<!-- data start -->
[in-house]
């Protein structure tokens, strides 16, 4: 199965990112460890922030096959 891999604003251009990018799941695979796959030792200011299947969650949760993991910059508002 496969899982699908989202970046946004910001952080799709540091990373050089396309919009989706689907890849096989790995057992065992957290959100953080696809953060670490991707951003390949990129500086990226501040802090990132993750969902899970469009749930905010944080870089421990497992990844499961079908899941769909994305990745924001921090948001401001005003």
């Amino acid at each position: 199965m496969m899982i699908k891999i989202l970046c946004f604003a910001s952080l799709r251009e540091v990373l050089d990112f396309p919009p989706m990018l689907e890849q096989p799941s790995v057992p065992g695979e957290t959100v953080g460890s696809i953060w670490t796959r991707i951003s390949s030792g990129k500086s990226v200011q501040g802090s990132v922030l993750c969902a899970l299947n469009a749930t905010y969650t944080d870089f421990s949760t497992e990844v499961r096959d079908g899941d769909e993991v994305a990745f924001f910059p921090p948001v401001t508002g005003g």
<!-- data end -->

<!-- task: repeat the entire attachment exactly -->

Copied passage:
[in-house]
């Protein structure tokens, strides 16, 4: 199965990112460890922030096959 891999604003251009990018799941695979796959030792200011299947969650949760993991910059508002 496969899982699908989202970046946004910001952080799709540091990373050089396309919009989706689907890849096989790995057992065992957290959100953080696809953060670490991707951003390949990129500086990226501040802090990132993750969902899970469009749930905010944080870089421990497992990844499961079908899941769909994305990745924001921090948001401001005003």
């Amino acid at each position: 199965m496969m899982i699908k891999i989202l970046c946004f604003a910001s952080l799709r251009e540091v990373l050089d990112f396309p919009p989706m990018l689907e890849q096989p799941s790995v057992p065992g695979e957290t959100v953080g460890s696809i953060w670490t796959r991707i951003s390949s030792g990129k500086s990226v200011q501040g802090s990132v922030l993750c969902a899970l299947n469009a749930t905010y969650t944080d870089f421990s949760t497992e990844v499961r096959d079908g899941d769909e993991v994305a990745f924001f910059p921090p948001v401001t508002g005003g």